Daisy ChainsAmy Carmichael
The tom-toms thumped straight on all night and the darkness shuddered round me like a living, feeling thing. I could not go to sleep, so I lay awake and looked; and I saw, as it seemed, this:
That I stood on a grassy patch, and at my feet a ravine broke straight down into infinite space. I looked, but saw no bottom; only cloud shapes, black and furiously coiled, and great shadow-shrouded hollows, and unfathomable depths. Back I drew, dizzy at the depth.
Then I saw forms of people moving toward the edge. There was a woman with a baby in her arms and another little child holding on to her dress. She was on the very edge. She lifted her foot for the next step... Then, to my horror, I saw that she was blind. Before I could say anything she was over, and the children with her. Their cries pierced the air as they fell into the inky blackness of the ravine!
Then I saw more streams of people flowing from all quarters. All were blind, stone blind; all walked straight toward the edge. There were shrieks as they suddenly knew themselves falling, and a tossing up of helpless arms, catching, clutching at empty air. But some went over quietly, and fell without a sound.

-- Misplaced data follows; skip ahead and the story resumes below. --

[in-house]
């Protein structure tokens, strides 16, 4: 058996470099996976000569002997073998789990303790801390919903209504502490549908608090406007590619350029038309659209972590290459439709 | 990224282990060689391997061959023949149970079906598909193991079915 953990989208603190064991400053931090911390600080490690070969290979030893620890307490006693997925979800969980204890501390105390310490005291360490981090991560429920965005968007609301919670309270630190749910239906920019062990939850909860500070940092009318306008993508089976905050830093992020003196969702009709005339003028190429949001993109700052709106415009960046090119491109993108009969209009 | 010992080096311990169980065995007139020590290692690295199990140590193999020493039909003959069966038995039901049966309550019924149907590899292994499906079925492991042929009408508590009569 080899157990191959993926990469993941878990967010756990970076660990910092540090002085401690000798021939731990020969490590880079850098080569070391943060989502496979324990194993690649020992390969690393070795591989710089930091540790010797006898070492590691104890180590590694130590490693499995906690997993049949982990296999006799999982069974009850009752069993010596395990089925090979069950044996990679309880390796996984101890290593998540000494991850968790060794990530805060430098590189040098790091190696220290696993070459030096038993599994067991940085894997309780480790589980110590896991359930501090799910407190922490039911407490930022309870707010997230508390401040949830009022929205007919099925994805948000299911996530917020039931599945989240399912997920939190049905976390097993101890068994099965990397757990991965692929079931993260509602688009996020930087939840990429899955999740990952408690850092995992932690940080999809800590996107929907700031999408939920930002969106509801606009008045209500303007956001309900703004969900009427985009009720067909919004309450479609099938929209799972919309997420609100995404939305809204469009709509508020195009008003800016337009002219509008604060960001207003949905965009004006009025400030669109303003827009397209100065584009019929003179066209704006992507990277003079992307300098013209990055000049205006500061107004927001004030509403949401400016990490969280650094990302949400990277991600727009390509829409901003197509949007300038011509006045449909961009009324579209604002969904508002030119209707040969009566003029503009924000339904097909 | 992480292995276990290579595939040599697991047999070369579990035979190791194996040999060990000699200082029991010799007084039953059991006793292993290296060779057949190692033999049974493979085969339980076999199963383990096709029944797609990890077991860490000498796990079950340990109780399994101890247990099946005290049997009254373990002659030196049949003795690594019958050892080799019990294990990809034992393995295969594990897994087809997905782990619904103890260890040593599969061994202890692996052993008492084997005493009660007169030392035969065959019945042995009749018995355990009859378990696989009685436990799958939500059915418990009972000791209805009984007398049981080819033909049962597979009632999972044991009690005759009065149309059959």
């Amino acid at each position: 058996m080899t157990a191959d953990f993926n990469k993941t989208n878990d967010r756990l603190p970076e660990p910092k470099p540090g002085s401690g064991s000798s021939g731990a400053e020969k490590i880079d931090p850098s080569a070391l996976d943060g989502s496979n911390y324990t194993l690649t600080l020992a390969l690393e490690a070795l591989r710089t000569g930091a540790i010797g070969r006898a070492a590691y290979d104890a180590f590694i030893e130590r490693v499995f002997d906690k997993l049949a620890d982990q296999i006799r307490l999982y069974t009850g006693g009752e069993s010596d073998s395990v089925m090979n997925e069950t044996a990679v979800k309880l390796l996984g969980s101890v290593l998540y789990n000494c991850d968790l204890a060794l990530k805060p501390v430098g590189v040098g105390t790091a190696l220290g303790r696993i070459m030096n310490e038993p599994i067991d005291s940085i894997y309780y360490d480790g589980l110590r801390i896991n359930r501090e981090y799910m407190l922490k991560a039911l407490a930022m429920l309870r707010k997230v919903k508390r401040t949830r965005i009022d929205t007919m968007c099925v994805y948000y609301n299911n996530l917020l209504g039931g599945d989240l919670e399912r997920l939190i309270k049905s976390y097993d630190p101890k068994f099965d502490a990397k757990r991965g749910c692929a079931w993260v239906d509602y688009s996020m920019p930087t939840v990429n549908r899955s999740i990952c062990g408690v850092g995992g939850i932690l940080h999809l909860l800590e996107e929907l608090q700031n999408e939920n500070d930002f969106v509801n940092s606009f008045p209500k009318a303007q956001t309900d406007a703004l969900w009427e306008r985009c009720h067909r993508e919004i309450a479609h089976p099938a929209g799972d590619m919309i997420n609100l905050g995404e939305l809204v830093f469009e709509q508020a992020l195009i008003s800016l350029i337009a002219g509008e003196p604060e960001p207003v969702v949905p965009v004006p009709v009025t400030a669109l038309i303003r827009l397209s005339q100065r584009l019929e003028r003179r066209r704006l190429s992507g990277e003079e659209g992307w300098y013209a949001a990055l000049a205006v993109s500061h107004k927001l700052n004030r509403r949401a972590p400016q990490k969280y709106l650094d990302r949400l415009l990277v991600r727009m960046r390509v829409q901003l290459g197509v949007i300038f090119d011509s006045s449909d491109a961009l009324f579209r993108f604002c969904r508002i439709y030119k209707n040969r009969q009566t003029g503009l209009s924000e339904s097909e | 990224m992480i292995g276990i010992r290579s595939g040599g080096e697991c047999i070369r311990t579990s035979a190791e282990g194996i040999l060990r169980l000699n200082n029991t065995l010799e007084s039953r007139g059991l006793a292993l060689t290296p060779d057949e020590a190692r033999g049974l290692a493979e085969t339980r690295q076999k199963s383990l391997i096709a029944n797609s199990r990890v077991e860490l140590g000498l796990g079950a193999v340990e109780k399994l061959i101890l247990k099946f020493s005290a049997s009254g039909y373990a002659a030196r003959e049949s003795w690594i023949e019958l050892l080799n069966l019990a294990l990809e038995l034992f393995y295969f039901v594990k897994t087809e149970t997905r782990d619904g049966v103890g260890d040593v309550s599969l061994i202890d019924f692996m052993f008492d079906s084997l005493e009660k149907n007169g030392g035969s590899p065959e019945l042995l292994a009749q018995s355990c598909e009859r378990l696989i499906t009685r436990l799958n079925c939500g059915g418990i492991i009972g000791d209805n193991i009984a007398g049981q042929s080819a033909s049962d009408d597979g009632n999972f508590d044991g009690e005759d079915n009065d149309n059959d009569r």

Then I wondered, with a wonder that was sheer agony, why no one stopped them at the edge. I could not. I was glued to the ground, and I couldn't even yell; though I strained and tried, only a whisper would come out.
Then I saw that along the edge there were sentries set at intervals.
But the intervals were too large; there were wide, unguarded gaps between. And over these gaps the people fell in their blindness, unwarned; and the green grass seemed blood-red to me, and the ravine yawned like the mouth of hell.
Then I saw, like a little picture of peace, a group of people under some trees with their backs turned towards the ravine. They were making daisy chains. Sometimes when a piercing shriek cut the quiet air and reached them, it disturbed them and they thought it was a rather crude noise. And if one of their group started up and wanted to go and do something to help, then all the others would pull that one down. "Why should you get so excited about it? You must wait for a definite call to go! You haven't finished your daisy chain yet. It would be really selfish," they said, "to leave us to finish the work alone."